Development of a CRISPR/Cas9-based tagging method and a degradation inhibitor for the auxin-inducible degron (AID) system

Generation of conditional auxin-inducible degron (AID) cells and tight control of degron-fused proteins using the degradation inhibitor auxinole

Aisha Yesbolatova, Toyoaki Natsume, Ken-ichiro Hayashi, Masato T. Kanemaki

Methods Available online 24 April 2019 DOI:10.1016/j.ymeth.2019.04.010

The auxin-inducible degron (AID) technology developed by the Kanemaki group is based on a plant-specific degradation pathway transplanted to non-plant cells. In human cells expressing a plant E3 ligase component, TIR1, a degron-fused endogenous protein is degraded within 15–45 min upon addition of the phytohormone auxin. 

We demonstrated previously the generation of human HCT116 mutants in which the C terminus of endogenous proteins was fused with the degron by CRISPR–Cas9-based knock-in (Natsume et al. Cell Reports, 2016). In this study, A SOKENDAI student, Aisha Yesbolatova, developed new plasmids for N-terminal tagging and described a detailed protocol for the generation of AID mutants of human HCT116 and DLD1 cells (Figure 1).


Figure1: (A) A new CRISPR/Cas9-based N-terminal tagging system. (B) C-terminal tagging.

Moreover, we report the use of a TIR1 inhibitor, auxinole, to suppress leaky degradation of degron-fused proteins (Figure 2). The addition of auxinole is also useful for rapid re-expression after depletion of degron-fused proteins.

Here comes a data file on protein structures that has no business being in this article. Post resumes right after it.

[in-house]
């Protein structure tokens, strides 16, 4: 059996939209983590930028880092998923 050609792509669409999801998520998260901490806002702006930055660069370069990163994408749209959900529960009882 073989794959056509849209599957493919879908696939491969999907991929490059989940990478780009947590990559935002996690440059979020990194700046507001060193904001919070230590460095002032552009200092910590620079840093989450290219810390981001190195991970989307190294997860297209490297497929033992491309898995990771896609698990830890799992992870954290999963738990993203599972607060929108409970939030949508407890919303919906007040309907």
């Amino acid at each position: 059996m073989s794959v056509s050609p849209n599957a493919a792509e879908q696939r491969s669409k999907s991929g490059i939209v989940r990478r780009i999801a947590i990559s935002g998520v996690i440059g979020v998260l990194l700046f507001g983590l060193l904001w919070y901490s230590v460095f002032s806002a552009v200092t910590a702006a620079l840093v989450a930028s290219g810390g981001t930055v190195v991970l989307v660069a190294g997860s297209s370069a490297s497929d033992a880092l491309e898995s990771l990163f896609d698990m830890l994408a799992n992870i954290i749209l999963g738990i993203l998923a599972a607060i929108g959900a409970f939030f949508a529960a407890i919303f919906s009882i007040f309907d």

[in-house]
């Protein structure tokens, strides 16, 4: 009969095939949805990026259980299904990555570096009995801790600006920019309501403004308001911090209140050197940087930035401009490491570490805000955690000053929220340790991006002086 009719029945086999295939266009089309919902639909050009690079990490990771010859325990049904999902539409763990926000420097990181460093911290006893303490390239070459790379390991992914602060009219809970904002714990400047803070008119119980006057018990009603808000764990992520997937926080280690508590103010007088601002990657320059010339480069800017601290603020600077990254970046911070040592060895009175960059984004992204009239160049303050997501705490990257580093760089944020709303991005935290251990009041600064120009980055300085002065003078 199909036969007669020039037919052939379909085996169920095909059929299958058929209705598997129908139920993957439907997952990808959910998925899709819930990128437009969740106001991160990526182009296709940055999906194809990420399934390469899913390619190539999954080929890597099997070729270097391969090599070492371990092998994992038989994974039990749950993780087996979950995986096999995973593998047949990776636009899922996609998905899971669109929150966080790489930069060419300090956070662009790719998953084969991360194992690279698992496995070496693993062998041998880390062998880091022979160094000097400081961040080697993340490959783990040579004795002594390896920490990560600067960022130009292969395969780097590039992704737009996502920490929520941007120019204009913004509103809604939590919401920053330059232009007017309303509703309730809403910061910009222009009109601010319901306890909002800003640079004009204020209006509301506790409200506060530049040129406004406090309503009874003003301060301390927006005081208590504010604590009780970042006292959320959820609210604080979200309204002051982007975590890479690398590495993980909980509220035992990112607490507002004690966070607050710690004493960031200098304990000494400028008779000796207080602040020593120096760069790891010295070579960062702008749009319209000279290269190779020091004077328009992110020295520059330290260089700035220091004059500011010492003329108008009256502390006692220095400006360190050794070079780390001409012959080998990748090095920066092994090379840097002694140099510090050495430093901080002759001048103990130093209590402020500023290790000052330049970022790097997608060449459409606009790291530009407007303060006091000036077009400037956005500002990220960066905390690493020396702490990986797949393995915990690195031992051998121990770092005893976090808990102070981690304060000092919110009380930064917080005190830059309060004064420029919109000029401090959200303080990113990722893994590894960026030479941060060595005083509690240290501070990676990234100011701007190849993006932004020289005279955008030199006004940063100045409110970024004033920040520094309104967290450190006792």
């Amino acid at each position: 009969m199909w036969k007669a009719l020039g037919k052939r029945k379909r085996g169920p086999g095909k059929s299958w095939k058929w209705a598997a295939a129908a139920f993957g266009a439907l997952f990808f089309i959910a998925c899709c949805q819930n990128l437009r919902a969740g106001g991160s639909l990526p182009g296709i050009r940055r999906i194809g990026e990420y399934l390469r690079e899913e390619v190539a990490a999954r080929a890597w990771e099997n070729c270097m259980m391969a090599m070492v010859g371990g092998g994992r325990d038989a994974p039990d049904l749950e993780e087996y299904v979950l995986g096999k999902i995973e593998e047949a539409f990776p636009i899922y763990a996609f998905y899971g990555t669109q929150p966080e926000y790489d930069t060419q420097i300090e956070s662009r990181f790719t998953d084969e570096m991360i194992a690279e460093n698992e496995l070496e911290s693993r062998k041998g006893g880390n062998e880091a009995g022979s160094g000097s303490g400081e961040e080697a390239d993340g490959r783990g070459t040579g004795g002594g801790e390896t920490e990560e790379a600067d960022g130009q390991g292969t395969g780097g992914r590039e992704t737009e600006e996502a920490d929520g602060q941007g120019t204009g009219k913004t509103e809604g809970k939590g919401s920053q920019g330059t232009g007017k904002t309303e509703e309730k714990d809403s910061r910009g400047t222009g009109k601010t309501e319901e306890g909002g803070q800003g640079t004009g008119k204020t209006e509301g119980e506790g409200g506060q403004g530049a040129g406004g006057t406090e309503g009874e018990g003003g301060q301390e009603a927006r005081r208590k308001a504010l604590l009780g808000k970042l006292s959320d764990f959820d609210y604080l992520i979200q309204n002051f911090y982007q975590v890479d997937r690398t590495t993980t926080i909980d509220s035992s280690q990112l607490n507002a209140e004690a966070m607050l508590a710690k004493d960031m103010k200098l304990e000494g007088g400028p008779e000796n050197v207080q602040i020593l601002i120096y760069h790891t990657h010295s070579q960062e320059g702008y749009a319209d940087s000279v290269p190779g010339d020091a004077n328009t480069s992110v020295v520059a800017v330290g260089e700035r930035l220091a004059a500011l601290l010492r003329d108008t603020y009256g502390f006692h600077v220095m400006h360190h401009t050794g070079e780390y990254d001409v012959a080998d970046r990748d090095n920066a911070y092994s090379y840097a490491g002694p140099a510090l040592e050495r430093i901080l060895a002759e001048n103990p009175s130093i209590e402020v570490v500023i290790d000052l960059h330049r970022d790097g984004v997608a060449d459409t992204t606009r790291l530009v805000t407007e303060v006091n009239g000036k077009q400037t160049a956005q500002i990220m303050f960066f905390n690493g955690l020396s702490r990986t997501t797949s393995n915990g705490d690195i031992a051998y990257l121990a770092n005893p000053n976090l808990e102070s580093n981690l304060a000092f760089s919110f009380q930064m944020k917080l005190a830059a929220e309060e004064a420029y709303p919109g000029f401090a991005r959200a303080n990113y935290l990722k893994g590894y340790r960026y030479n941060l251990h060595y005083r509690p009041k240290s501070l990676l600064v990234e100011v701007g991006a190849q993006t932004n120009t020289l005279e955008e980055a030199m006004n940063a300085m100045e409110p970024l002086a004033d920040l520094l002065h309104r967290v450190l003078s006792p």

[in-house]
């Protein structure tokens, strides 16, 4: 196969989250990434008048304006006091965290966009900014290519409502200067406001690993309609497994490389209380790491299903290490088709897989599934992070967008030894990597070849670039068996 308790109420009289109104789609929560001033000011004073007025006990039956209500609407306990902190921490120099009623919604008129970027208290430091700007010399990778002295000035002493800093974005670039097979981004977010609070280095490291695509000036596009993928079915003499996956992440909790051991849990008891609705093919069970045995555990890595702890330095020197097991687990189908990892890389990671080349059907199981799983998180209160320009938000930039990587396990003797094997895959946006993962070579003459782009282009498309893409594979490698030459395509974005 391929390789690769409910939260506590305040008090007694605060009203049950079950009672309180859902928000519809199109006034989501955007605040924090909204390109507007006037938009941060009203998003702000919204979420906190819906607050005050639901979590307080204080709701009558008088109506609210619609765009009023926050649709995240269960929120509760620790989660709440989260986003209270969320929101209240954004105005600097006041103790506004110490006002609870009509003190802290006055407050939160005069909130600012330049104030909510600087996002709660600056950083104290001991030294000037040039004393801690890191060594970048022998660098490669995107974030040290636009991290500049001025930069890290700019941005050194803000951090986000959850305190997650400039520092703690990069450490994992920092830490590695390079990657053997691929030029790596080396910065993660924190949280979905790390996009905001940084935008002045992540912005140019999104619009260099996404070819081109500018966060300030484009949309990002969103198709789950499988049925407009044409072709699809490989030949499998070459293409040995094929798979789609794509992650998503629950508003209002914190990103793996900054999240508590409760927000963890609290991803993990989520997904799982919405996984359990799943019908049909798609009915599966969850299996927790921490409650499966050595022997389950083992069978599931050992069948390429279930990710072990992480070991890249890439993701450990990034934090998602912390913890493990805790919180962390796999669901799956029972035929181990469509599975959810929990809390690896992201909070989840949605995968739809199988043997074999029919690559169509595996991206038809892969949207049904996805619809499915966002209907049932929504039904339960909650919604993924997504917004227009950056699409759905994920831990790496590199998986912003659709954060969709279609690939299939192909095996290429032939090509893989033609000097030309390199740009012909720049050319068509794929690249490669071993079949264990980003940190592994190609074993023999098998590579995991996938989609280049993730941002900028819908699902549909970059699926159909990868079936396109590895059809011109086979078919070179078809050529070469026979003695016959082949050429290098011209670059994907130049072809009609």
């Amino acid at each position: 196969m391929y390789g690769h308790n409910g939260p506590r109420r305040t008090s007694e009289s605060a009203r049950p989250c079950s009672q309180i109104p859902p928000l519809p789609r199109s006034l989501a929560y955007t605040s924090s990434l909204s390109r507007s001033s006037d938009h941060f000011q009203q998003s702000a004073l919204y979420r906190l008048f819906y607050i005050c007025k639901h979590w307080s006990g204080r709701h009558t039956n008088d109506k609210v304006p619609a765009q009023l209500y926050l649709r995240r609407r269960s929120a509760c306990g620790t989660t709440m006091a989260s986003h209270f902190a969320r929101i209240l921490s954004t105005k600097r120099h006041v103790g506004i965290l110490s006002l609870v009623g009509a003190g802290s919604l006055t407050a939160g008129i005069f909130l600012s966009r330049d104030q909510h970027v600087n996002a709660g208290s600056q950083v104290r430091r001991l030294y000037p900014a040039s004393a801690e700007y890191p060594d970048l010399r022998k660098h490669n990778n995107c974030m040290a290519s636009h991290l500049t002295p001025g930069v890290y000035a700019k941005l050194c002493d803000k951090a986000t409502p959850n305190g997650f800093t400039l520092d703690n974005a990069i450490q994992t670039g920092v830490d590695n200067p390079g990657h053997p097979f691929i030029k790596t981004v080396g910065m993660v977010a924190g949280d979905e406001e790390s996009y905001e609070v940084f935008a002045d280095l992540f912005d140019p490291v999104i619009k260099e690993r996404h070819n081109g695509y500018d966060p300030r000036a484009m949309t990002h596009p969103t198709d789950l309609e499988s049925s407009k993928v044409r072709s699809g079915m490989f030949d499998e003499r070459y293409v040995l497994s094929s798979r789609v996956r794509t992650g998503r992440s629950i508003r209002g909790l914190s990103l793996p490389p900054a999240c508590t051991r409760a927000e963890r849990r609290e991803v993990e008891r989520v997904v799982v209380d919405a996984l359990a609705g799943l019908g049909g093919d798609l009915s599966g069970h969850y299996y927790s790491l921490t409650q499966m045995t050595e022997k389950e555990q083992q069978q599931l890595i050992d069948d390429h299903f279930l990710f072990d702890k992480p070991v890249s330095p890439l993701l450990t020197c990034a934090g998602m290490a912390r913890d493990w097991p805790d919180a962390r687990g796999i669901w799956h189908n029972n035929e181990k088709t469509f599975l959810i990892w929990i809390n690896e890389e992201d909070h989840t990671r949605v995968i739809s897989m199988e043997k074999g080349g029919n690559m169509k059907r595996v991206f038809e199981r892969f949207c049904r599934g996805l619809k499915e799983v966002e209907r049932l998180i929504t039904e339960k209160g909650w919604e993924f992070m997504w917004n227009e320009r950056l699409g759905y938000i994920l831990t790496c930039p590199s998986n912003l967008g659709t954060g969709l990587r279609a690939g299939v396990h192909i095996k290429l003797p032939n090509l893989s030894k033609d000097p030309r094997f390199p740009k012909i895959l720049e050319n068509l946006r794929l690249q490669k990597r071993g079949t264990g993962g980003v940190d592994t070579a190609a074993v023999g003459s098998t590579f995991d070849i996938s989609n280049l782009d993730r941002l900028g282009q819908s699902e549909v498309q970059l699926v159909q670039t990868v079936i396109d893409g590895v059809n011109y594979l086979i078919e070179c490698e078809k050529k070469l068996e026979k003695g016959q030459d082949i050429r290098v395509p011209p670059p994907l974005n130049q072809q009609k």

Figure2: (A) The structure of auxin and auxinole, and illustrations showing how these reagents work in the degradation pathway. (B) Suppression of leaky degradation in DHC1-tagged Tet-TIR1 cells. The cells were treated with only doxycycline to induce TIR1 expression or together with auxinole 48 h before microscopy.

We hope that these improvements enhance the utility of the AID technology for studying protein function in living human cells. All described plasmids are available from addgene and RIKEN-BRC.

This study was carried out as a collaboration with Prof. Ken-ichiro Hayashi of Okayama University of Science and was supported by JSPS KAKENHI (17K15068, 18H02170 and 18H04719), JST A-STEP (grant number AS2915150U), the Canon Foundation, the Asahi Glass Foundation, and the Takeda Science Foundation.

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